CMS is waiving certain recordkeeping requirements to allow hospitals to focus on increased care demands and patient care.
- Medical Records. CMS is waiving requirements under 42 CFR §482.24(a) through (c) related to staffing of the medical records department, requirements for the form and content of the medical record, and record retention requirements. In addition, CMS is waiving §482.24(c)(4)(viii) to allow flexibility in completing medical records within 30 days following discharge from a hospital. Waiver of recordkeeping requirements related to COVID-19 have also been included in Governor Cuomo’s Executive Orders.
- Verbal Orders. CMS is waiving the requirements of 42 CFR §482.23, §482.24 and §485.635(d)(3) to provide additional flexibility related to verbal orders. Authentication may now occur later than 48 hours. CMS has waived the following requirements for verbal orders: 482.23(c)(3)(i) (verbal orders for the use of drugs and biologicals (except immunizations), may only be used infrequently); §482.24(c)(2) (verbal orders must be dated, timed and authenticated promptly by the ordering practitioner or by another practitioner responsible for the care of the patient); §482.24(c)(3) (waiver of requirements for hospital to use pre-printed and electronic standing orders, order sets and protocols for patient orders); and §485.635(d)(3) (CAHs may use verbal orders for medication administration; a practitioner responsible for the care of the patient must authenticate the order in writing as soon as possible after the fact).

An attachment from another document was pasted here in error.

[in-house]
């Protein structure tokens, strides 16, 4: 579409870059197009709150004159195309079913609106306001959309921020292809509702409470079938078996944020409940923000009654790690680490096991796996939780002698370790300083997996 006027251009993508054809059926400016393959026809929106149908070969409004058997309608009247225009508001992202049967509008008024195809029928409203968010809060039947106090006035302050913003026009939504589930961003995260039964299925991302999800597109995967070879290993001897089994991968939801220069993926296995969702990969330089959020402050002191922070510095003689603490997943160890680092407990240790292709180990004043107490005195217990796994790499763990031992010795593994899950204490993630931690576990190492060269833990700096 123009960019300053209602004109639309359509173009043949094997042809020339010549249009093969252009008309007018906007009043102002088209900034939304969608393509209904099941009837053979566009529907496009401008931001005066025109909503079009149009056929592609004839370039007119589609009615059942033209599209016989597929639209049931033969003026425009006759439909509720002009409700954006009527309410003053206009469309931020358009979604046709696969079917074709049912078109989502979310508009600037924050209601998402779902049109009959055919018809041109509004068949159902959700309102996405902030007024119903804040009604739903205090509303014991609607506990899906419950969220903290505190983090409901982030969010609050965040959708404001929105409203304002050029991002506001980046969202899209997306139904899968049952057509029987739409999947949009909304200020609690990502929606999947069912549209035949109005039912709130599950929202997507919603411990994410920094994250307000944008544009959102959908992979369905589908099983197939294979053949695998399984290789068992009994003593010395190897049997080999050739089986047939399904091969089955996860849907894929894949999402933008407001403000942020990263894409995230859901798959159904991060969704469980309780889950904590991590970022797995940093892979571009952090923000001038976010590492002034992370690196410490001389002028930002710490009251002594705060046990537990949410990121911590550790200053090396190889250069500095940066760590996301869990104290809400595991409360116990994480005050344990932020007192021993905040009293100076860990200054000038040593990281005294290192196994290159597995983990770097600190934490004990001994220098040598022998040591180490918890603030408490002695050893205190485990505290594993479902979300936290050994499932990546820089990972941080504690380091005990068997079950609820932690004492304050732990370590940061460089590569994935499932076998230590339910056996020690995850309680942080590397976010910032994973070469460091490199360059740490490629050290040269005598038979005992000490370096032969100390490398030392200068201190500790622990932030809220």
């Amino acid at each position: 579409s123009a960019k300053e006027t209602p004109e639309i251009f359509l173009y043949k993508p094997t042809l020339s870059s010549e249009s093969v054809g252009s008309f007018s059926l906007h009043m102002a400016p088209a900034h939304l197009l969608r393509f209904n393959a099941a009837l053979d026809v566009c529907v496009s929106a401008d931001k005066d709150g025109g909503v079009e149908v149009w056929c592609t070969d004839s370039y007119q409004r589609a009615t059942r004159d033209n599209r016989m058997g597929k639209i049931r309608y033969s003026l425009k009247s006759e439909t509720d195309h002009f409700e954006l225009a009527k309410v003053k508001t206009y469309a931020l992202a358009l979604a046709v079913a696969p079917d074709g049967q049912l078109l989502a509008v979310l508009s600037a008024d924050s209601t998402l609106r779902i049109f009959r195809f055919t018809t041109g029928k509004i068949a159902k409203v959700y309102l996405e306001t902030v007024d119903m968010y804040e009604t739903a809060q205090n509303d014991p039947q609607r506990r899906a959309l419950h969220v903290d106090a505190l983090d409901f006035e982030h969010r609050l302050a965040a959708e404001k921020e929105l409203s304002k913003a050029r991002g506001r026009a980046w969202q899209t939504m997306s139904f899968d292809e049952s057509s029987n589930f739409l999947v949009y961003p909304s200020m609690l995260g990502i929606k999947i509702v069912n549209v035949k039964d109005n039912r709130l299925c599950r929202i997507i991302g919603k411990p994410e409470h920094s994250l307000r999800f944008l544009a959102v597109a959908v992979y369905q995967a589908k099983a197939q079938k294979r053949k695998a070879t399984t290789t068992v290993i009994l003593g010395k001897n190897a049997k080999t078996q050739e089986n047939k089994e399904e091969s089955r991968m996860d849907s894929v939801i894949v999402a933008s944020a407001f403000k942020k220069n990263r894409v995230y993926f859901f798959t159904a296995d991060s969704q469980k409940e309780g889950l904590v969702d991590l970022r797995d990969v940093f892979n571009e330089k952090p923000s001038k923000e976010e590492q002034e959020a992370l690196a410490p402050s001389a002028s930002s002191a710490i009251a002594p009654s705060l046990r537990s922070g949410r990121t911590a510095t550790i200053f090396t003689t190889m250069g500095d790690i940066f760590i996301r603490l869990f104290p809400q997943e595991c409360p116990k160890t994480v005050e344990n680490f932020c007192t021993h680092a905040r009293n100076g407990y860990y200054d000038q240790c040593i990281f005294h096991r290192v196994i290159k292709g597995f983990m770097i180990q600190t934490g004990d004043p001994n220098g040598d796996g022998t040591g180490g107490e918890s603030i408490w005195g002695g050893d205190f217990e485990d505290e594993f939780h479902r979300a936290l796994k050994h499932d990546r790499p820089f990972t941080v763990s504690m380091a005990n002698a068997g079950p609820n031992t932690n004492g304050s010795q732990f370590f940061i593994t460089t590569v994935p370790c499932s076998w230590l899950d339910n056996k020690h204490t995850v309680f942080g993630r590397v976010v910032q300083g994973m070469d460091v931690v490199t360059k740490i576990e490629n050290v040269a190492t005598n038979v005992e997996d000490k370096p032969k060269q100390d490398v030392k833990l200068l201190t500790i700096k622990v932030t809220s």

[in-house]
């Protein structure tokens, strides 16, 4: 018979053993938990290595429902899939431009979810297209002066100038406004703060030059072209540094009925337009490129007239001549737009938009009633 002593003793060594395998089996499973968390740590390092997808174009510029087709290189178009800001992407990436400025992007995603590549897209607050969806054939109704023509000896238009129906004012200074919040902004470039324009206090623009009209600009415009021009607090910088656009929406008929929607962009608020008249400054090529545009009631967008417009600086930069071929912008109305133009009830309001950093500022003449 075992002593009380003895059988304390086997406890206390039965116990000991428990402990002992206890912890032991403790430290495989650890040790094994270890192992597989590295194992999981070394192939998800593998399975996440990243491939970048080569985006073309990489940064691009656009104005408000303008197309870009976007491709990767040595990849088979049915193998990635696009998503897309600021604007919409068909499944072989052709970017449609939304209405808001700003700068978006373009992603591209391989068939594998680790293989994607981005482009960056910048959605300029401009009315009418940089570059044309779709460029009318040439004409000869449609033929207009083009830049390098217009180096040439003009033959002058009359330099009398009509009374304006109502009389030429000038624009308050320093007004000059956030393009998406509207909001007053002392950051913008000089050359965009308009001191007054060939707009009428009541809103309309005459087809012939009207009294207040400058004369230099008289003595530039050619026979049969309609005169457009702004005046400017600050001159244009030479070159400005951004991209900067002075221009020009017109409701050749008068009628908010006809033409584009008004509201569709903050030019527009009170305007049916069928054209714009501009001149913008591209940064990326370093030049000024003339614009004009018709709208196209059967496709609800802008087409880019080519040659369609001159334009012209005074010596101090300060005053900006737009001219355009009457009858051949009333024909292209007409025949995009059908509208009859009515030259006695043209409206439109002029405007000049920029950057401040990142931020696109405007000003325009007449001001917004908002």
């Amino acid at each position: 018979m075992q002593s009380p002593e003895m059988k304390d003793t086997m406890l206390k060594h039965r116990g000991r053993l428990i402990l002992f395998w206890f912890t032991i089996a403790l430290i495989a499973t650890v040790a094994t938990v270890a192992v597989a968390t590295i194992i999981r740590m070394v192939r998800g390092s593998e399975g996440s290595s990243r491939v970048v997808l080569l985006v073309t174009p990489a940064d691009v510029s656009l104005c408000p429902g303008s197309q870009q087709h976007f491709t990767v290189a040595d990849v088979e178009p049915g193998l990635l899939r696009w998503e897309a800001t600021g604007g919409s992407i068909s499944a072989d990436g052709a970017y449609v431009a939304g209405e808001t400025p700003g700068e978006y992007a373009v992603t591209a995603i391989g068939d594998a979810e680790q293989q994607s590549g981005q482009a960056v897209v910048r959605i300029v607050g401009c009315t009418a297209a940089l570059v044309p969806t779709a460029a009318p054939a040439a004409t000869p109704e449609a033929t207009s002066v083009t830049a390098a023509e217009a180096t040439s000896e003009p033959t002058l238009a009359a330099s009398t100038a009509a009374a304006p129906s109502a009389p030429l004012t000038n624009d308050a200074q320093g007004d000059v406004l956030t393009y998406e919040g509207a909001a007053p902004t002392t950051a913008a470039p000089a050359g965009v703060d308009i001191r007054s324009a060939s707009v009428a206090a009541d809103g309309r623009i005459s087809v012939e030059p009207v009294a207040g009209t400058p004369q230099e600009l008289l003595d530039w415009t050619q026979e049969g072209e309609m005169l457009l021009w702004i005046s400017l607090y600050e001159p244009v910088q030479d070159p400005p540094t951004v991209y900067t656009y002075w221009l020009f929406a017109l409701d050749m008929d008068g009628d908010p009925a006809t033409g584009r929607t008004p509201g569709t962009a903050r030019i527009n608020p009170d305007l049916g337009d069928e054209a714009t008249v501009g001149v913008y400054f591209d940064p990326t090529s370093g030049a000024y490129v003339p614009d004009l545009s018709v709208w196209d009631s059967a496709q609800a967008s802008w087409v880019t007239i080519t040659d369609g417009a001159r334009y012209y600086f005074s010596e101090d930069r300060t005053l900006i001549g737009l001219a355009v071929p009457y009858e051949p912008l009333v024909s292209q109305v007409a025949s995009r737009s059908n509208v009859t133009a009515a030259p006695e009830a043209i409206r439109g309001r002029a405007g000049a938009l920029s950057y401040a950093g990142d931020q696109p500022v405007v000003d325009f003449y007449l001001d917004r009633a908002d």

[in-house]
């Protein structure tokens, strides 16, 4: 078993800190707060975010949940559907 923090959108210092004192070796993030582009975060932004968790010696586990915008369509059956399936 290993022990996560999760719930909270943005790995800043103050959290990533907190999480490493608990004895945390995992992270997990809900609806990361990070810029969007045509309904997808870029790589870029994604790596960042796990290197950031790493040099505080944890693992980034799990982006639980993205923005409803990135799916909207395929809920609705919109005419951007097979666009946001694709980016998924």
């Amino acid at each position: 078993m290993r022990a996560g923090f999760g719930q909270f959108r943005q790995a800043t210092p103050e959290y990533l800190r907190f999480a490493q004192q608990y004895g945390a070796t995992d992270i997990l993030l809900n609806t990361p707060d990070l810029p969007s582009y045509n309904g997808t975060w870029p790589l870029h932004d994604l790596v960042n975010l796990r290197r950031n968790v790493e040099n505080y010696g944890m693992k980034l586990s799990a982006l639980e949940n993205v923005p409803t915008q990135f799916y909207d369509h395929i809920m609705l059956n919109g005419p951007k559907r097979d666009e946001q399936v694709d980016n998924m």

- CMS is waiving 42 CFR §489.102, which requires hospitals and CAHs to provide information about their advance directive policies to patients.
- CMS is waiving the requirements at 42 CFR §482.23(b)(4), which require the nursing staff to develop and keep current a nursing care plan for each patient.
- Medical Residents. CMS has relaxed the requirements for medical residents providing services under the direction of a teaching physician. Teaching physicians can now provide supervision virtually using audio/video communications technology.
- Respiratory Care Services. CMS is waiving the requirements at 42 CFR §482.57(b)(1) that require hospitals to designate in writing the personnel qualified to perform specific respiratory care procedures and the amount of supervision required for personnel to carry out specific procedures.